Crafting Your Personal Statement

Most graduate school application processes are pretty cut and dry. Application portals not only make it much easier to keep track of deadlines, but they also streamline the submissions of transcripts, recommendation letters, and resumes. So, with such easy-to-follow admission steps that require a simple file upload, why do applications still get the palms sweaty? Well, for many, writing and talking about ourselves cozily sits on the top 3 high anxiety-inducing activities, probably right between public speaking and interviews. Writing a personal statement, much less a very captivating one, can be a challenge for many but it all lies in following a handful of tips. Consider your personal statement a private elevator pitch to the admissions committee. It is an essay that allows the school to evaluate your candidacy beyond the basic metrics of test scores and GPAs. Here, you are given the flexibility to highlight key experiences, lessons, skills, and ambitions that justify your admission to your program’s next cohort of newly admitted students. In other words, this is your moment to shine! Here is how to do just that:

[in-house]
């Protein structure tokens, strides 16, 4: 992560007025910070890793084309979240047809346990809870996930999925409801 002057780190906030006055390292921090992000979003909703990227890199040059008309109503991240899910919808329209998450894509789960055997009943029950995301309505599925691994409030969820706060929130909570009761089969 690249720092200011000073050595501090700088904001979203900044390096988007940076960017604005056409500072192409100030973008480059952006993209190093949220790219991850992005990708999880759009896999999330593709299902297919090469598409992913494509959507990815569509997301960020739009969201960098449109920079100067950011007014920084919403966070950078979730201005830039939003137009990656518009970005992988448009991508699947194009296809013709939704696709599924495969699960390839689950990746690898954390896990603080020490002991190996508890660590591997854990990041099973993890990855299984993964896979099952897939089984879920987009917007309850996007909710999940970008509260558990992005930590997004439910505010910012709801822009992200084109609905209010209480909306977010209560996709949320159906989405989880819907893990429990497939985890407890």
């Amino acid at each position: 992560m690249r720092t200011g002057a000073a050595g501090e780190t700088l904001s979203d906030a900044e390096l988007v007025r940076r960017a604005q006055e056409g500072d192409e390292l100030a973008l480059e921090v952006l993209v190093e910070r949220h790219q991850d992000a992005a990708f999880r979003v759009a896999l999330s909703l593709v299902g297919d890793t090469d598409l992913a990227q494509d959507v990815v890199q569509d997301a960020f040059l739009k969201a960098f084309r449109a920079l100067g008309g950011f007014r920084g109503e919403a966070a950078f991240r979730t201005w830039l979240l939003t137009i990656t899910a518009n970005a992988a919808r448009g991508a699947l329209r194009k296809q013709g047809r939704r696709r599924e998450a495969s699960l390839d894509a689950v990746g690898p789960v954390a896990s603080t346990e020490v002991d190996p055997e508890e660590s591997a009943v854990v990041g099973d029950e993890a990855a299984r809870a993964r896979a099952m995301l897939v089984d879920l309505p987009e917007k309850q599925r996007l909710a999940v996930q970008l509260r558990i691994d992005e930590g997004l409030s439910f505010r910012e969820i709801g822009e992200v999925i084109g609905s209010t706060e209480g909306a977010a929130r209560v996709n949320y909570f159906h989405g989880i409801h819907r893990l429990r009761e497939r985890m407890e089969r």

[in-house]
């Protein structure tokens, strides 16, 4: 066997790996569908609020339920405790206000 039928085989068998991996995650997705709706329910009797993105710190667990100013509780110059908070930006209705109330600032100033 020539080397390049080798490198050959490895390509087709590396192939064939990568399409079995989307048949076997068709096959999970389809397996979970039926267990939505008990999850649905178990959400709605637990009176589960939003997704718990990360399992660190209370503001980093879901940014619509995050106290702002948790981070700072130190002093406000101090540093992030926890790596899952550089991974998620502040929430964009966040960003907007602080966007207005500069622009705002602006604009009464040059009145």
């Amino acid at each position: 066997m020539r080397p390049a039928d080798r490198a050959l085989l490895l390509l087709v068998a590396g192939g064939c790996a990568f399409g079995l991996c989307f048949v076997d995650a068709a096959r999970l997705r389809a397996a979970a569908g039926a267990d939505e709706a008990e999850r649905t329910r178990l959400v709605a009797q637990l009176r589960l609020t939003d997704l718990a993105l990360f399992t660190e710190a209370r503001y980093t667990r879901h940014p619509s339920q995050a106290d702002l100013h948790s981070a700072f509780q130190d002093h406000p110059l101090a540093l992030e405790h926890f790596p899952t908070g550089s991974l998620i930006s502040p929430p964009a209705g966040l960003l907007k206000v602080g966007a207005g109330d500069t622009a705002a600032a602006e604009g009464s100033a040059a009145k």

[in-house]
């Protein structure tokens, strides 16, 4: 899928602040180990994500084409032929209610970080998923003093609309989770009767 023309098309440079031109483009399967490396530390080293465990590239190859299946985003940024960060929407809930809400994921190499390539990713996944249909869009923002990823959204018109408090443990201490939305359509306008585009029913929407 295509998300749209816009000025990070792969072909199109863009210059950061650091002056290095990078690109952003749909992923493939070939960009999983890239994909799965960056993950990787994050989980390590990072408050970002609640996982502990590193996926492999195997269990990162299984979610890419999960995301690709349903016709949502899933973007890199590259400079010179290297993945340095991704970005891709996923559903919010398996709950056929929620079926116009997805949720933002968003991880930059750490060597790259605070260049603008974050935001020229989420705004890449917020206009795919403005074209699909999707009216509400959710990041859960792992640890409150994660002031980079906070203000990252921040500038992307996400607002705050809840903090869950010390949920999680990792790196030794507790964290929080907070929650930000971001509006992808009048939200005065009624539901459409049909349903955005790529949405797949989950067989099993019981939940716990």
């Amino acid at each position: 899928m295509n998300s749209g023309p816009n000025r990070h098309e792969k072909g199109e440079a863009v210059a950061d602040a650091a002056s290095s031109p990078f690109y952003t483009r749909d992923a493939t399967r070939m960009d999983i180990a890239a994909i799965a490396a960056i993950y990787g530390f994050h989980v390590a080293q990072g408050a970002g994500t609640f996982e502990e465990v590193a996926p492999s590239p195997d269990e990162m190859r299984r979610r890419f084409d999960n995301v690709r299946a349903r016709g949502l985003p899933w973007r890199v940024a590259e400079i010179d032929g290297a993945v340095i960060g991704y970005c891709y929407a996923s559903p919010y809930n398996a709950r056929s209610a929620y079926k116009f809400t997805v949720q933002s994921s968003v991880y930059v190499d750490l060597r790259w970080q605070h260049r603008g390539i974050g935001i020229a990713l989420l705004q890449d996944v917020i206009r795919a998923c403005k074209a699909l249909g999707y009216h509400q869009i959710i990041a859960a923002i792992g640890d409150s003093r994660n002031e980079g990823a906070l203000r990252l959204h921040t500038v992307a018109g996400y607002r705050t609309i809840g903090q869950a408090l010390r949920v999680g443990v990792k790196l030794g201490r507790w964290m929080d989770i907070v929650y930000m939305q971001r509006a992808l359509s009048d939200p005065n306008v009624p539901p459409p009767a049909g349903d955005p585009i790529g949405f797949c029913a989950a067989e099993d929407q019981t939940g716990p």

1. Compartmentalize your key points.
    • Word limit or not, cohesive writing is universally appreciated, and a strong personal statement should flow not just in rhetoric but also in alignment with what your program emphasizes (research, career experiences, academic track record). Just keep asking yourself, why would they care about this experience, skill, or moment?
  2. What’s your narrative?
    •  Avoid turning the personal statement into a creative writing piece. Keep it simple, show sincerity and vulnerability, and carefully choose anecdotal experiences that best connect to your story and the audience you are writing to. Remember, the faculty sees applicants as both students and potentially fun research and/or work partners. Keep it interesting.
  3. Polish, polish, and polish some more!
    • As with any academic paper, proofreading is essential to ensure flawless grammar and structuring. Your personal statement also represents your writing level and style. First impressions are everything, right? Write to impress!

A key tip that helped me:

One of the best ways to evaluate yourself is to discuss your achievements with close friends, family members, and mentors who were actively involved in your process. The structuring and clarity of my personal statement for my graduate school application was largely a result of a single phone call with an old mentor who was instrumental throughout my bachelor’s degree. Although my metrics were strong, I struggled with bridging my Caribbean career goals with a US educational route. Within 10 minutes, I had 3 solid narratives recommended to me. While friends and family grant a “from the outside looking in” view of yourself, it helps to reconnect with a previous advisor or academic mentor. Send them your drafts and get feedback until it’s perfect!

By Jeremy Baker
Jeremy Baker